A store advertises a Help Wanted sign in Annapolis, Maryland on May 12, 2021.
JIM WATSON | AFP | Getty Images
Long-term unemployment fell for the second straight month in May, an encouraging departure from recent highs fueled by the economic carnage of the Covid pandemic.
Economists classify long-term unemployment as a period of unemployment that exceeds six months.
It is a particularly financially risky time for households and it is usually more difficult to find a new job.
The number of long-term unemployed fell by 431,000 to 3.8 million people in May – that’s 40.9% of all unemployed according to the Bureau of Labor Statistics. That is a decrease of 43% in April and 43.4% in March.
The March share had flirted with the all-time high of 45.5% in April 2010 after the Great Recession.
“It’s an encouraging sign that long-term unemployment is falling,” said Daniel Zhao, chief economist at Glassdoor, a job and recruiting website. “It will always be a difficult number to move.”
The number of one-year unemployed fell in May by around 31,000 to around 2.6 million. They made up almost 30% of all unemployed. (These numbers do not include seasonal adjustment.)
More from Personal Finance:
This tenant has been granted $ 5,000 relief. How to get help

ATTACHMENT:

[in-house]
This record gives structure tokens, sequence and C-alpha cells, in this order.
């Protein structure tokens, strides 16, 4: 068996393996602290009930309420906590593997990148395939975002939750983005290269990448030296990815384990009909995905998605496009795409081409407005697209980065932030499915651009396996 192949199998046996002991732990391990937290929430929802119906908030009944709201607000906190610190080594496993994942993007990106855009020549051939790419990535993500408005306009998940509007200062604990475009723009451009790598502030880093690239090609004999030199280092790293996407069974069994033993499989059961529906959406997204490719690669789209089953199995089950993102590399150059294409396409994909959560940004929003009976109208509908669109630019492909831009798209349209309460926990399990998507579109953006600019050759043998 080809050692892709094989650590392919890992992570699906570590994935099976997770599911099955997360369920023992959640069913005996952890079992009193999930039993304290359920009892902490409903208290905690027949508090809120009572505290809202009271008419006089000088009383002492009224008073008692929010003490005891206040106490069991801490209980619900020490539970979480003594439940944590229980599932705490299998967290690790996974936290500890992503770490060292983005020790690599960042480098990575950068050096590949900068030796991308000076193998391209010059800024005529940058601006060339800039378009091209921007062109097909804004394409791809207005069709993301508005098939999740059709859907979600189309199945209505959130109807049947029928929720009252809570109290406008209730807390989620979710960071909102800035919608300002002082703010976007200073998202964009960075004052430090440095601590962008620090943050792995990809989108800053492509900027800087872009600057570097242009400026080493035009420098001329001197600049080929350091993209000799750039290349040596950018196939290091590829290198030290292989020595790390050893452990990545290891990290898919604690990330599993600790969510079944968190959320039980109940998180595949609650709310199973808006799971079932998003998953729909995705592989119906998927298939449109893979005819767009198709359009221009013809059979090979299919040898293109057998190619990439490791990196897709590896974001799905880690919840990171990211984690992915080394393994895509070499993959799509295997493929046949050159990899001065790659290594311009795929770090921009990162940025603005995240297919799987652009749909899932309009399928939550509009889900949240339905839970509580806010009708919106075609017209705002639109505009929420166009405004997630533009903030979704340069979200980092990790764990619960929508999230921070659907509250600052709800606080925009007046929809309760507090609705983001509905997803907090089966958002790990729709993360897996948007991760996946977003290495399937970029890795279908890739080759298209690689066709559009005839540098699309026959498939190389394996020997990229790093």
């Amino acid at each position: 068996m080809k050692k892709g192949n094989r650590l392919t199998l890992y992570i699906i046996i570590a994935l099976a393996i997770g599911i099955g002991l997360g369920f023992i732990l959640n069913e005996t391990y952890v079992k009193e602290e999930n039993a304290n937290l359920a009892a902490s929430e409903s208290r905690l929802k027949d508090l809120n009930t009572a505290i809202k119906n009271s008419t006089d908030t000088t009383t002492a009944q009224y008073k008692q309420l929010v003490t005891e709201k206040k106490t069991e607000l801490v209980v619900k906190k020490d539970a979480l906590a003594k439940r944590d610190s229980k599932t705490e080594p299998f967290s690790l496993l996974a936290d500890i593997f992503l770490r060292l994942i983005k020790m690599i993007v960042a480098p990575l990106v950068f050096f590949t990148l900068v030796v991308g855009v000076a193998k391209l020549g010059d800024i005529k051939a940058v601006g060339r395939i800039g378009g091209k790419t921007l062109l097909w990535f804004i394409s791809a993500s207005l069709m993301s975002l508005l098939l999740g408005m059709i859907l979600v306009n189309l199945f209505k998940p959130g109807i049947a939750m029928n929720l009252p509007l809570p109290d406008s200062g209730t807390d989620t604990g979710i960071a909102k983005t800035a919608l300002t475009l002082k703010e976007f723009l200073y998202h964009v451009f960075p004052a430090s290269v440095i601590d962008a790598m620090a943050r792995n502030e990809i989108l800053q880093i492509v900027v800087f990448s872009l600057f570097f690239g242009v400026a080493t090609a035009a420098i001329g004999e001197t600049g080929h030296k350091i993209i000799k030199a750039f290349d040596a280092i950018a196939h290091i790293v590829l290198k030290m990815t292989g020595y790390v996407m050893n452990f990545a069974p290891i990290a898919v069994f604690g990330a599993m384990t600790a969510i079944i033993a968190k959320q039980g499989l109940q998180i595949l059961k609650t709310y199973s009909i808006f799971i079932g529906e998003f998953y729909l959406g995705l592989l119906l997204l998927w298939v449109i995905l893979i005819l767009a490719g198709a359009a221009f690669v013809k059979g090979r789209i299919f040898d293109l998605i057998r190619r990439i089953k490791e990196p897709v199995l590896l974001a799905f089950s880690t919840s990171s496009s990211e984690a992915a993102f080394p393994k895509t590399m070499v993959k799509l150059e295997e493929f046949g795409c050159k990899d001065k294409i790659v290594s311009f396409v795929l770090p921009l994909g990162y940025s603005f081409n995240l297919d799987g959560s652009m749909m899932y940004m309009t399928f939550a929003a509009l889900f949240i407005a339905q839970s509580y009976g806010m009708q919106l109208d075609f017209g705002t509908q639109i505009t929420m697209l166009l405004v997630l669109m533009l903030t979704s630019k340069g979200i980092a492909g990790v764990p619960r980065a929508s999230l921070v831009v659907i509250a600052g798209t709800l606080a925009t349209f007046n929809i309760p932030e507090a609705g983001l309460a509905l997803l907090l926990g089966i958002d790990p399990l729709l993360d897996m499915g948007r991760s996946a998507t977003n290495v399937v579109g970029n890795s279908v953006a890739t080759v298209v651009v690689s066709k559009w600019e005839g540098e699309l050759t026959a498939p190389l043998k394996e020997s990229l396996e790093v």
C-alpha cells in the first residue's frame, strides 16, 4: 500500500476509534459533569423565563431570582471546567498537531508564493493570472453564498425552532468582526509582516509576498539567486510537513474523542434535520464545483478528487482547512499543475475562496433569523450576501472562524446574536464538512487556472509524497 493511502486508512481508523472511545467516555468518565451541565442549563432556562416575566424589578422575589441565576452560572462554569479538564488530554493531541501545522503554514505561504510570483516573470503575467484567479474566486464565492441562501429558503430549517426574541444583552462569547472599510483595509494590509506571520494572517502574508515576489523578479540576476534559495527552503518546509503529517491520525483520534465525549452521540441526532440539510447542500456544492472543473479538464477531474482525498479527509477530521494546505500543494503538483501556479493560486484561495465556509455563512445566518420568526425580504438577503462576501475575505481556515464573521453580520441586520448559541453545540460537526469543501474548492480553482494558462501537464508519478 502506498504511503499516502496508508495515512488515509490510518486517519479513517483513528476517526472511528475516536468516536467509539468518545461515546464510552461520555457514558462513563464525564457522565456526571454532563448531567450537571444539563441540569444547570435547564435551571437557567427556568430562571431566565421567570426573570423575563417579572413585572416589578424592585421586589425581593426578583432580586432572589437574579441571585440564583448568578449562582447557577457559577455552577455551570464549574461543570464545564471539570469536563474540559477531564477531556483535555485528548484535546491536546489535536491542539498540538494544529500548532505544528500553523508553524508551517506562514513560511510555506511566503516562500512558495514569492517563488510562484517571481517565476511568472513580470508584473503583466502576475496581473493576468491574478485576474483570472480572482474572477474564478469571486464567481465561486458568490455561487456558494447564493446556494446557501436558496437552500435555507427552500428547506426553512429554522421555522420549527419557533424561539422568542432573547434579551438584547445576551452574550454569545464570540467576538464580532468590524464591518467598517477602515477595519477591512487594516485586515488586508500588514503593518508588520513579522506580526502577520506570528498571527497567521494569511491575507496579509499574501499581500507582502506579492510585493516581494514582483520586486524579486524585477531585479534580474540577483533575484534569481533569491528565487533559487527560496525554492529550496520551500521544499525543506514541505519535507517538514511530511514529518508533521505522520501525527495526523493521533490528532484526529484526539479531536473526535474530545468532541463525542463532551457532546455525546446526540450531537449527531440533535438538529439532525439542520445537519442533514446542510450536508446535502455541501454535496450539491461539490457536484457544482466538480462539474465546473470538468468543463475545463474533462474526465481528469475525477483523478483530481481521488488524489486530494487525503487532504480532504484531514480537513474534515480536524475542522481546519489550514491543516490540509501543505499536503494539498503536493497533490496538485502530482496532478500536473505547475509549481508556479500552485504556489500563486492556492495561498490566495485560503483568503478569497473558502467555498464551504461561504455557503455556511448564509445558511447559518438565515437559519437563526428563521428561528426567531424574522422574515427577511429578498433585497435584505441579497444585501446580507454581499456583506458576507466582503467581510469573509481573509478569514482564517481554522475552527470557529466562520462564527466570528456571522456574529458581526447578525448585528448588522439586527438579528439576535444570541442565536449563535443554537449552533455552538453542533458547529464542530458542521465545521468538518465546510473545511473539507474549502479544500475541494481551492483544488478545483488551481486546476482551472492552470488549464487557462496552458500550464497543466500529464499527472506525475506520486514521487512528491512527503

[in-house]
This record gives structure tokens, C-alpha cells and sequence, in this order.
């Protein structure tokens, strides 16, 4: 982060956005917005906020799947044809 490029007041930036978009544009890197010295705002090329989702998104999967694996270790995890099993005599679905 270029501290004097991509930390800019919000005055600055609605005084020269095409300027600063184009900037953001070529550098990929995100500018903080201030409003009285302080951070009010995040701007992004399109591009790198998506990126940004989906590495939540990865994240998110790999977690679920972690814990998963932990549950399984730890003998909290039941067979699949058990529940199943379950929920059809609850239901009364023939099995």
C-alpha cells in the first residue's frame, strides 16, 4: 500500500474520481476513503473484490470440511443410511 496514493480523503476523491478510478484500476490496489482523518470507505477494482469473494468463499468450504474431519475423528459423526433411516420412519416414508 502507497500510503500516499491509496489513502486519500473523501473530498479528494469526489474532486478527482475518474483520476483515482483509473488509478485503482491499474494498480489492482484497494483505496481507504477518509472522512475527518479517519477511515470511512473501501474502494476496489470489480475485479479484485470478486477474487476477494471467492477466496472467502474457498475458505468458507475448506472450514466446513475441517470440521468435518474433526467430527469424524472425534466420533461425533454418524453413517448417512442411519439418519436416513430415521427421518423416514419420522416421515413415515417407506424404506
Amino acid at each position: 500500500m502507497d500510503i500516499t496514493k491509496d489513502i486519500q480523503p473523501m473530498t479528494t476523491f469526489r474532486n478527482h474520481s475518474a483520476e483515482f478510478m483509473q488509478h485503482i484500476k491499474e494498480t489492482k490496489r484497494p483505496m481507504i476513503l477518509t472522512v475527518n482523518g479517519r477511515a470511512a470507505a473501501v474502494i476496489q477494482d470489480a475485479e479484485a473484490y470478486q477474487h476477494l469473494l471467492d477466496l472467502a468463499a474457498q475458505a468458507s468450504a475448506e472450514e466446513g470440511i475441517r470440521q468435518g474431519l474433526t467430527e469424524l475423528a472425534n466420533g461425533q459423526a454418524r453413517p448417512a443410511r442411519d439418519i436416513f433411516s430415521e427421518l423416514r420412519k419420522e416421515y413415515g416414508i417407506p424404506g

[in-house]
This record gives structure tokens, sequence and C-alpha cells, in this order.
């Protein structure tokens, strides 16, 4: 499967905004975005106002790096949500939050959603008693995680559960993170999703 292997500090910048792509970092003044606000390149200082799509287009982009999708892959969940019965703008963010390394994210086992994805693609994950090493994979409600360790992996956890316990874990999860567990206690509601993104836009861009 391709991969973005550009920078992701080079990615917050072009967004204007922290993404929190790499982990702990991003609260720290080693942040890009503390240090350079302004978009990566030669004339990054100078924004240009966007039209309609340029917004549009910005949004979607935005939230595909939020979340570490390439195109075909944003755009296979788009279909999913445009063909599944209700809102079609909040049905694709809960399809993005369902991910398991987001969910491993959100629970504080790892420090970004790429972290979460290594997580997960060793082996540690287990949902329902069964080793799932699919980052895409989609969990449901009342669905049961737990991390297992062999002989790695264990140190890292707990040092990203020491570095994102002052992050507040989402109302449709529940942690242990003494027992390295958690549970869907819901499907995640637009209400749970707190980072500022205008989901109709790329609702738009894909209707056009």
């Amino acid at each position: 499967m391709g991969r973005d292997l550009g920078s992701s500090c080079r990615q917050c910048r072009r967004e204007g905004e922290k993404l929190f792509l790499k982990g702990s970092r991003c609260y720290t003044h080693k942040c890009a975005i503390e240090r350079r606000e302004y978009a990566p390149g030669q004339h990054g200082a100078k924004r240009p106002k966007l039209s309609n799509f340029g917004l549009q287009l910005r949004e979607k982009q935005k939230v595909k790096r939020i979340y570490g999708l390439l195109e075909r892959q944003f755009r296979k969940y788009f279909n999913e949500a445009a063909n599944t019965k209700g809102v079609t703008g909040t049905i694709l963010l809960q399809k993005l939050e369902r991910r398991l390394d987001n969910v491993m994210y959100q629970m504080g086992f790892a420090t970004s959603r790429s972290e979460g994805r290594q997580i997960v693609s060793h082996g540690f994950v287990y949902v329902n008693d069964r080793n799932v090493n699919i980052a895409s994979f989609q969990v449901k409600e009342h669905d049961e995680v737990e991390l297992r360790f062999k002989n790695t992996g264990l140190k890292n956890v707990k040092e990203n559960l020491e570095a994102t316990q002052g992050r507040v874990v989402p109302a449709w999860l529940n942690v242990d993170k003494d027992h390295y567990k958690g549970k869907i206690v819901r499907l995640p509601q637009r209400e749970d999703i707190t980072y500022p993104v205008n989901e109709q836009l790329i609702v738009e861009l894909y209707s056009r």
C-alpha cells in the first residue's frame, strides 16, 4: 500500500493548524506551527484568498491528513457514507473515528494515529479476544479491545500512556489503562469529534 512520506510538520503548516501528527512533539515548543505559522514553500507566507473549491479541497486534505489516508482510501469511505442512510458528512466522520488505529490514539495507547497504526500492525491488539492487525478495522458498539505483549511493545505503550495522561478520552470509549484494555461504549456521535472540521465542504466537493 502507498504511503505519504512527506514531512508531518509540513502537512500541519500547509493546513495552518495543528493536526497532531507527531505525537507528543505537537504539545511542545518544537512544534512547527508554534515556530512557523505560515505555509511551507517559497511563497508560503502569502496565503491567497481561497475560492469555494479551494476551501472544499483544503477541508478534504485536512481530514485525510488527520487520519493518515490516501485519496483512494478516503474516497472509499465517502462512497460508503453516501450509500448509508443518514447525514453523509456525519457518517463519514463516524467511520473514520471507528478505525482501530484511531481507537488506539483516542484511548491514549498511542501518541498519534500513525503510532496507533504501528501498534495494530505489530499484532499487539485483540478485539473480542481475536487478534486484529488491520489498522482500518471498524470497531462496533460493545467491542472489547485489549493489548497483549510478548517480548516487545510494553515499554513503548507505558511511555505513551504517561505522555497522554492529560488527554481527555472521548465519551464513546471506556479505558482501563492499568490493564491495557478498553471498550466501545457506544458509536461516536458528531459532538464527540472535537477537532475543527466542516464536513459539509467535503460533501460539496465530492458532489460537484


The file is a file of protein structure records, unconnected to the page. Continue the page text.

The best ways to tap your house for cash
More than 14% of tenants are still behind after the ban on eviction has ended
However, the decline may not be solely due to job growth – some long-term unemployed may have left the job market, according to Nick Bunker, an economist with Job Site Indeed.
“Did this decline have a good reason as opposed to a bad reason?” said Bunker.
The data for this assessment are not yet available, he said.
Often times, those who have been inactive for long periods of time have the hardest time getting news jobs, Zhao said. This could be due to factors like loss of skills or loss of connections with networks and employers, he said.
It is also a period when household income can drop significantly. Their future earning potential generally falls, and the likelihood of losing a job (if they find one) increases, according to employment economists.
According to the Bureau of Labor Statistics, 2.6 million more long-term unemployed remain from pre-pandemic levels.
“You generally see permanent economic scars here,” Zhao said of the long-term unemployed.
As a rule, unemployed people can only receive state unemployment benefits for up to six months. (However, some states offer less.)
The federal legislature has extended the service period three times through pandemic relief laws and expanded the group of employees who are entitled to unemployment benefits. The long-term unemployed are now entitled to help until September 6th.
However, two dozen states cut their benefits in June or July as they claim that increased benefits are being granted, leading to labor shortages. Critics say temporary factors of the pandemic era, such as persistent health risks and childcare challenges, are more to blame.
“It is a group of workers who are obviously having a hard time right now, and it is a large part of the unemployed,” Bunker said of the long-term unemployed. “When employers hire people from that pool, the chances of other unemployed workers getting jobs are pretty good.”